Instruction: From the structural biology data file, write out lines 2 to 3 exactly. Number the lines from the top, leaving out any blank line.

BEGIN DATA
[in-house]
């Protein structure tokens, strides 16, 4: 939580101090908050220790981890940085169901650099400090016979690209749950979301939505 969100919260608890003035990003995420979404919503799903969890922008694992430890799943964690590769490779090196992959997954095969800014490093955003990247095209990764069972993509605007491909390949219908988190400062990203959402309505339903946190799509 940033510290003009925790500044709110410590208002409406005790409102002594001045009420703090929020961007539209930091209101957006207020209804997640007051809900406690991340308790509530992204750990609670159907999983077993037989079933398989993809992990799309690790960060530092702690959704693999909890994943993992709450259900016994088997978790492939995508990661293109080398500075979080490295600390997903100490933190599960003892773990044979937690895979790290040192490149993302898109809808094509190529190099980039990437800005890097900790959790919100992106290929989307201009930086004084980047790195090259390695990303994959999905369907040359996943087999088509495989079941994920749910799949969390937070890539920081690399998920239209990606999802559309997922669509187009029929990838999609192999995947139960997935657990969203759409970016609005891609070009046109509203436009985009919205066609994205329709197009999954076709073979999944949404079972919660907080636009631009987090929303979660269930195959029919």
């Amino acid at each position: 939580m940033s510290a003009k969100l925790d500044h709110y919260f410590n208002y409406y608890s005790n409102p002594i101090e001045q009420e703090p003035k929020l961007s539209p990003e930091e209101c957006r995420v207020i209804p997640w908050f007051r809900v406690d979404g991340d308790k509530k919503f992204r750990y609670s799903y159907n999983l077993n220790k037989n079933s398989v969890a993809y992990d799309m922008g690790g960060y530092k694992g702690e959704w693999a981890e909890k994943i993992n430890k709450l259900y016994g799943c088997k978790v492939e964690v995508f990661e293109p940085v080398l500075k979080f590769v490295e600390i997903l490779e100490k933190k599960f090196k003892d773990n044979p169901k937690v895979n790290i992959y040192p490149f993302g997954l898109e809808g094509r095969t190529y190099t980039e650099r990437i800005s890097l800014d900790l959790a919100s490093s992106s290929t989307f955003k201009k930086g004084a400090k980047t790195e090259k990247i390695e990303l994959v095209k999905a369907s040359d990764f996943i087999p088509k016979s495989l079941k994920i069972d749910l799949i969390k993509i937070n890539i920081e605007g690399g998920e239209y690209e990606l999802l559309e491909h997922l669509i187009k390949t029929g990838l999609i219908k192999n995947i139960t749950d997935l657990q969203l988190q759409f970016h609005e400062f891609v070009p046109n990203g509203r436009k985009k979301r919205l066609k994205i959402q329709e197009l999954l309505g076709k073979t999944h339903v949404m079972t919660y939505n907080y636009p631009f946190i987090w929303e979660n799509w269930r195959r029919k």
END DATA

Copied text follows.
């Protein structure tokens, strides 16, 4: 939580101090908050220790981890940085169901650099400090016979690209749950979301939505 969100919260608890003035990003995420979404919503799903969890922008694992430890799943964690590769490779090196992959997954095969800014490093955003990247095209990764069972993509605007491909390949219908988190400062990203959402309505339903946190799509 940033510290003009925790500044709110410590208002409406005790409102002594001045009420703090929020961007539209930091209101957006207020209804997640007051809900406690991340308790509530992204750990609670159907999983077993037989079933398989993809992990799309690790960060530092702690959704693999909890994943993992709450259900016994088997978790492939995508990661293109080398500075979080490295600390997903100490933190599960003892773990044979937690895979790290040192490149993302898109809808094509190529190099980039990437800005890097900790959790919100992106290929989307201009930086004084980047790195090259390695990303994959999905369907040359996943087999088509495989079941994920749910799949969390937070890539920081690399998920239209990606999802559309997922669509187009029929990838999609192999995947139960997935657990969203759409970016609005891609070009046109509203436009985009919205066609994205329709197009999954076709073979999944949404079972919660907080636009631009987090929303979660269930195959029919």
């Amino acid at each position: 939580m940033s510290a003009k969100l925790d500044h709110y919260f410590n208002y409406y608890s005790n409102p002594i101090e001045q009420e703090p003035k929020l961007s539209p990003e930091e209101c957006r995420v207020i209804p997640w908050f007051r809900v406690d979404g991340d308790k509530k919503f992204r750990y609670s799903y159907n999983l077993n220790k037989n079933s398989v969890a993809y992990d799309m922008g690790g960060y530092k694992g702690e959704w693999a981890e909890k994943i993992n430890k709450l259900y016994g799943c088997k978790v492939e964690v995508f990661e293109p940085v080398l500075k979080f590769v490295e600390i997903l490779e100490k933190k599960f090196k003892d773990n044979p169901k937690v895979n790290i992959y040192p490149f993302g997954l898109e809808g094509r095969t190529y190099t980039e650099r990437i800005s890097l800014d900790l959790a919100s490093s992106s290929t989307f955003k201009k930086g004084a400090k980047t790195e090259k990247i390695e990303l994959v095209k999905a369907s040359d990764f996943i087999p088509k016979s495989l079941k994920i069972d749910l799949i969390k993509i937070n890539i920081e605007g690399g998920e239209y690209e990606l999802l559309e491909h997922l669509i187009k390949t029929g990838l999609i219908k192999n995947i139960t749950d997935l657990q969203l988190q759409f970016h609005e400062f891609v070009p046109n990203g509203r436009k985009k979301r919205l066609k994205i959402q329709e197009l999954l309505g076709k073979t999944h339903v949404m079972t919660y939505n907080y636009p631009f946190i987090w929303e979660n799509w269930r195959r029919k």